The complete paragraph is shown below:
“Eventually, the value added by the line’s human operators disappears, meaning any operator can use the line to produce the same result. Only then is the jidoka mechanism incorporated into actual production lines. Through the repetition of this process, machinery becomes simpler and less expensive, while maintenance becomes less time consuming and less costly, enabling the creation of simple, slim, flexible lines that are adaptable to fluctuations in production volume.”

Generally, we talk about increasing the value-added activities in lean or the Toyota Production System (TPS). Here, Toyota seems to be stating a paradox: We should get so good at what we do that we do not add value anymore. We keep finding better and better ways at doing what we do so eventually the process doesn’t necessarily need us to do that job.

Corey Brown’s picture

By: Corey Brown

Getting inside the mind of an ISO 9001 auditor is crucial to a successful ISO audit. Think of it like a gift: Even the best of presents can be unappealing when wrapped in crumpled, messy newspaper and duct tape.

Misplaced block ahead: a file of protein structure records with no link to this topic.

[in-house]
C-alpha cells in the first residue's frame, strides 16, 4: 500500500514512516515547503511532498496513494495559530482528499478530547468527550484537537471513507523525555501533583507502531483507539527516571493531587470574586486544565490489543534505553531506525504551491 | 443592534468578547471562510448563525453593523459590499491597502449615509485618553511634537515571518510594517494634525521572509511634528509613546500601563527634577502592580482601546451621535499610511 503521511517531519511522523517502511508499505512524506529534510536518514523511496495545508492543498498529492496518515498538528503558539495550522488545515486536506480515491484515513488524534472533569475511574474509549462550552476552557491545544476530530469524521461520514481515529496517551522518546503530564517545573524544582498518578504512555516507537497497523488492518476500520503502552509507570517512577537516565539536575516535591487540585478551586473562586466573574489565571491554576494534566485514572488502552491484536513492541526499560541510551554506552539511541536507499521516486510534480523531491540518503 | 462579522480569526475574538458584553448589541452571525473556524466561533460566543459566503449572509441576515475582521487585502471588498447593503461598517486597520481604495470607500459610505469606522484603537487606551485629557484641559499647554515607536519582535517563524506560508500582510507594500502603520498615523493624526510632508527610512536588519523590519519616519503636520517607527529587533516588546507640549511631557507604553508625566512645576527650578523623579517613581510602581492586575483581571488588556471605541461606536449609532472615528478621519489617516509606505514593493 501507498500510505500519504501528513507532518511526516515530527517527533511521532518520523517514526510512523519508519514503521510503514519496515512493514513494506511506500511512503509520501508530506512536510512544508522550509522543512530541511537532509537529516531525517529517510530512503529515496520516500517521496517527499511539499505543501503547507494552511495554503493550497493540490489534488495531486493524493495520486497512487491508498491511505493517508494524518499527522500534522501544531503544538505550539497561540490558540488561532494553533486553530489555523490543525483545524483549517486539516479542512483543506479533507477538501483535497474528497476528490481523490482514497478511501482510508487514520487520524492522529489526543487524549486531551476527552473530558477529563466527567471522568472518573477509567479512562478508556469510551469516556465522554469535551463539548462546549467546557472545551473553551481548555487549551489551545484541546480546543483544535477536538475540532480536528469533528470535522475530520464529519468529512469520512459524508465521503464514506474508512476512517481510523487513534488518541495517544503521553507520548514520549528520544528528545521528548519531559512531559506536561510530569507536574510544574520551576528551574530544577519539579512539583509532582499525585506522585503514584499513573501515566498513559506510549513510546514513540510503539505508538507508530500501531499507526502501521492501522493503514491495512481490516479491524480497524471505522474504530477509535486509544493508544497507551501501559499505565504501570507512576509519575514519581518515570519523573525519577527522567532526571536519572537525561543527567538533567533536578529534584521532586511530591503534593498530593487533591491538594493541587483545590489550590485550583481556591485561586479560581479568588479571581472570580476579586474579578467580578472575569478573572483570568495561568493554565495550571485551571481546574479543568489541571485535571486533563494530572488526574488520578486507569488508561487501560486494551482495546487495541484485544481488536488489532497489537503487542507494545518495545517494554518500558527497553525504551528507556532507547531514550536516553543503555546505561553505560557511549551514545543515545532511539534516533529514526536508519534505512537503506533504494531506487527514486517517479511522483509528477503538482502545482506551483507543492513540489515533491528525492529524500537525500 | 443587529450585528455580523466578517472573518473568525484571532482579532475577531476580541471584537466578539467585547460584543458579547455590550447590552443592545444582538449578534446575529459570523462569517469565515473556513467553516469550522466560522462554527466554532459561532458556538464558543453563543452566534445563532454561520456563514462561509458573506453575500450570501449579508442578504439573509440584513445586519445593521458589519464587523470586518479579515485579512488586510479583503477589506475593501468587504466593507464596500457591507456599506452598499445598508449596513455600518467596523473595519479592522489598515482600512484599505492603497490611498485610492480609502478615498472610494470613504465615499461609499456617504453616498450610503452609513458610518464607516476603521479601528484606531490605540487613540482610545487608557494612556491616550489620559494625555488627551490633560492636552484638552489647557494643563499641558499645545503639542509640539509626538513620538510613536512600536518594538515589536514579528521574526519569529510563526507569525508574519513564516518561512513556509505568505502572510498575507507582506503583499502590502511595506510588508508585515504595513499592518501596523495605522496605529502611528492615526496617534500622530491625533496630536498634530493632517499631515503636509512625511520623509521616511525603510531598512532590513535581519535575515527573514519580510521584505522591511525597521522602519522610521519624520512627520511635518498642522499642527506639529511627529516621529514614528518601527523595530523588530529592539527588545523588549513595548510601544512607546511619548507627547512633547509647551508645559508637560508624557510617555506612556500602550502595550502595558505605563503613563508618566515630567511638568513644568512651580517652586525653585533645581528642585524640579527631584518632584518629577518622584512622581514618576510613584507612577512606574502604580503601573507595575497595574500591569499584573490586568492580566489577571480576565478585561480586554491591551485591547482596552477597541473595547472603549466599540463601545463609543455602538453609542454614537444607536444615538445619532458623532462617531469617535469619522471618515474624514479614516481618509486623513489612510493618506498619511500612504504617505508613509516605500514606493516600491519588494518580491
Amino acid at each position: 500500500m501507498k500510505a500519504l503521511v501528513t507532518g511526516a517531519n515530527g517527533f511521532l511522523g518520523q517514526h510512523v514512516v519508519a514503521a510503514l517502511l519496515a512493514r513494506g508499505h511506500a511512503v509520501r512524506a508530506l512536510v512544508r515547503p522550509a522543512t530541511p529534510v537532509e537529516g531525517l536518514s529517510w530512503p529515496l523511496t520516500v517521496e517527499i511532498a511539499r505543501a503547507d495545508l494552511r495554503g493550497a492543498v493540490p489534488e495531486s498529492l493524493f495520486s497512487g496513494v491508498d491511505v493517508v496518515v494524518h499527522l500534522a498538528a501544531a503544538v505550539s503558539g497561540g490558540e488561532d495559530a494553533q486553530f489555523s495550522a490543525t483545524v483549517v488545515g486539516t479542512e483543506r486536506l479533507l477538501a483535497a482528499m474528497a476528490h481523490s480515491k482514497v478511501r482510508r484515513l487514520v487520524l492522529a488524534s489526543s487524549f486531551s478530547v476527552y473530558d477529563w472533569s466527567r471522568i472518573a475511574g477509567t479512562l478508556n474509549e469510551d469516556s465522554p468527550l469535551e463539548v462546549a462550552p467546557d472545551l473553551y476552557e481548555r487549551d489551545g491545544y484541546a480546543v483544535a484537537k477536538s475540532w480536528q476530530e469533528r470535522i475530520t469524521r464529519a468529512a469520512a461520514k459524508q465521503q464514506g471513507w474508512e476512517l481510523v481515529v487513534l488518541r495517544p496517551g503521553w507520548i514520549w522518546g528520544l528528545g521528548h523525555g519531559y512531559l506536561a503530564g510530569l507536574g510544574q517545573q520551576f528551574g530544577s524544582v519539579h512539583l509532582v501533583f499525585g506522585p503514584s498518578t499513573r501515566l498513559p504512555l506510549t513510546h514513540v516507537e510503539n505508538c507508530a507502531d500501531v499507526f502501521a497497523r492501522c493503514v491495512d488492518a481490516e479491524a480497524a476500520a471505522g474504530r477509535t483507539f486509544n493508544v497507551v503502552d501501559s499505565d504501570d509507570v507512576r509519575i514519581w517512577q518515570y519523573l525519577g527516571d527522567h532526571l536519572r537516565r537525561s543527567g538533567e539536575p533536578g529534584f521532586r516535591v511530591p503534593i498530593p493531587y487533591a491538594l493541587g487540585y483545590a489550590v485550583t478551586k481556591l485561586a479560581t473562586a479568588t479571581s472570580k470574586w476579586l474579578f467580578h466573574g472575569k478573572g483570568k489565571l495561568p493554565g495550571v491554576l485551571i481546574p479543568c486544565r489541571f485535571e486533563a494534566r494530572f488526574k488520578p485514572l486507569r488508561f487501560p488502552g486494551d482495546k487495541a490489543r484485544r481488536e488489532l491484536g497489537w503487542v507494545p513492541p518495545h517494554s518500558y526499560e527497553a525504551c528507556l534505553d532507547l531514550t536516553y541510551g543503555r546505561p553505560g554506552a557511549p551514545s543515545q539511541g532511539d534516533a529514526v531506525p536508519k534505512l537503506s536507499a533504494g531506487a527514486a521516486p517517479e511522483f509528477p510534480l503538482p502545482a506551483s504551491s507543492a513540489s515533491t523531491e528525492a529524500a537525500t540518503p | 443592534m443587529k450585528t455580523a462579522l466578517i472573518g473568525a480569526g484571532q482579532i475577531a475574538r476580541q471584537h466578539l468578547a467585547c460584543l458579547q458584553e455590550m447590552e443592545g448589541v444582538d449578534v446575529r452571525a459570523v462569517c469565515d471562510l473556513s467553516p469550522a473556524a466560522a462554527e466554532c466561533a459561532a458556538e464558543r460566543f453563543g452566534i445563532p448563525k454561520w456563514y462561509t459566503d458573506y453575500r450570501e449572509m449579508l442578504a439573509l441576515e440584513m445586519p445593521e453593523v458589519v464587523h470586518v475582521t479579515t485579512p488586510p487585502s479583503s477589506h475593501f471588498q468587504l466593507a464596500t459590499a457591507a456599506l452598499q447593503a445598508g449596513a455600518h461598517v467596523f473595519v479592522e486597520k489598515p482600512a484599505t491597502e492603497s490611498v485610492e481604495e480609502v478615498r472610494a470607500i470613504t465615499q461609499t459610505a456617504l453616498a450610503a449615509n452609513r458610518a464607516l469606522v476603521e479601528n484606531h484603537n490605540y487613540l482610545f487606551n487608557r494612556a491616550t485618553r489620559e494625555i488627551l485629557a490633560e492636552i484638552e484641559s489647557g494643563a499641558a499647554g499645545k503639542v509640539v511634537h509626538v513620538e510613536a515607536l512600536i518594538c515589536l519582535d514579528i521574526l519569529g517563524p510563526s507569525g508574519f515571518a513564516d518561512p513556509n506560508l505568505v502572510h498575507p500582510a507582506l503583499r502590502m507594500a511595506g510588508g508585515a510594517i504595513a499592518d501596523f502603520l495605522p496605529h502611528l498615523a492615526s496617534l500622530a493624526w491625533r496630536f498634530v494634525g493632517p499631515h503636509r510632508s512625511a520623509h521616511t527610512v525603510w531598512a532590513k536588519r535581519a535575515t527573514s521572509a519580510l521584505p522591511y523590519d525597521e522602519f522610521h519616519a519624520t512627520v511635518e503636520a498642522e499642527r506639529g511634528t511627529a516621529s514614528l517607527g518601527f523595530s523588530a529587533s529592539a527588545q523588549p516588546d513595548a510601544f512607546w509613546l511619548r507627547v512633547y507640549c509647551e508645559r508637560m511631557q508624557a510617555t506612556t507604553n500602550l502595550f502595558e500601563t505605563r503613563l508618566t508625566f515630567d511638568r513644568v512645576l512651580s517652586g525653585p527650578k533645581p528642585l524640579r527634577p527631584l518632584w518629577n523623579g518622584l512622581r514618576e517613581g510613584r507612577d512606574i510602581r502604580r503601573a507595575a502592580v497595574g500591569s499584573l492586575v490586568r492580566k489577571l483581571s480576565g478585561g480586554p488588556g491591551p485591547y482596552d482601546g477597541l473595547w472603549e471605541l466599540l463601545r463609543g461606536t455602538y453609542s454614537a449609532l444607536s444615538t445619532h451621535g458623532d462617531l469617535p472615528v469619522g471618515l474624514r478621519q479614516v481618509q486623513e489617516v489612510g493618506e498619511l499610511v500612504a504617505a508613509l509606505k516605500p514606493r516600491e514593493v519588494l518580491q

Understanding the background and motivating factors for ISO auditors will help you portray the excellence of your operation in the best light possible. This article can help.

Where do auditors come from?

ISO creates standards but doesn’t enforce them
The International Organization for Standardization (ISO) develops standards such as ISO 9001—“Quality management systems—Requirements,” but it doesn’t provide certification of those standards to companies; this is where third-party auditors come in. These third-party auditors are accredited bodies that perform audits and issue certifications to companies.

Multiple Authors
By: Suneel Kumar, Sreelal Sreedhar

The word “aptitude” is sometimes misused to mean ability or achievement. There is, however, a real and meaningful difference between the three words. Understanding the relationship between aptitude and ability can be a significant factor for your inspection operators.

A basic description of the three terms can be thought of as: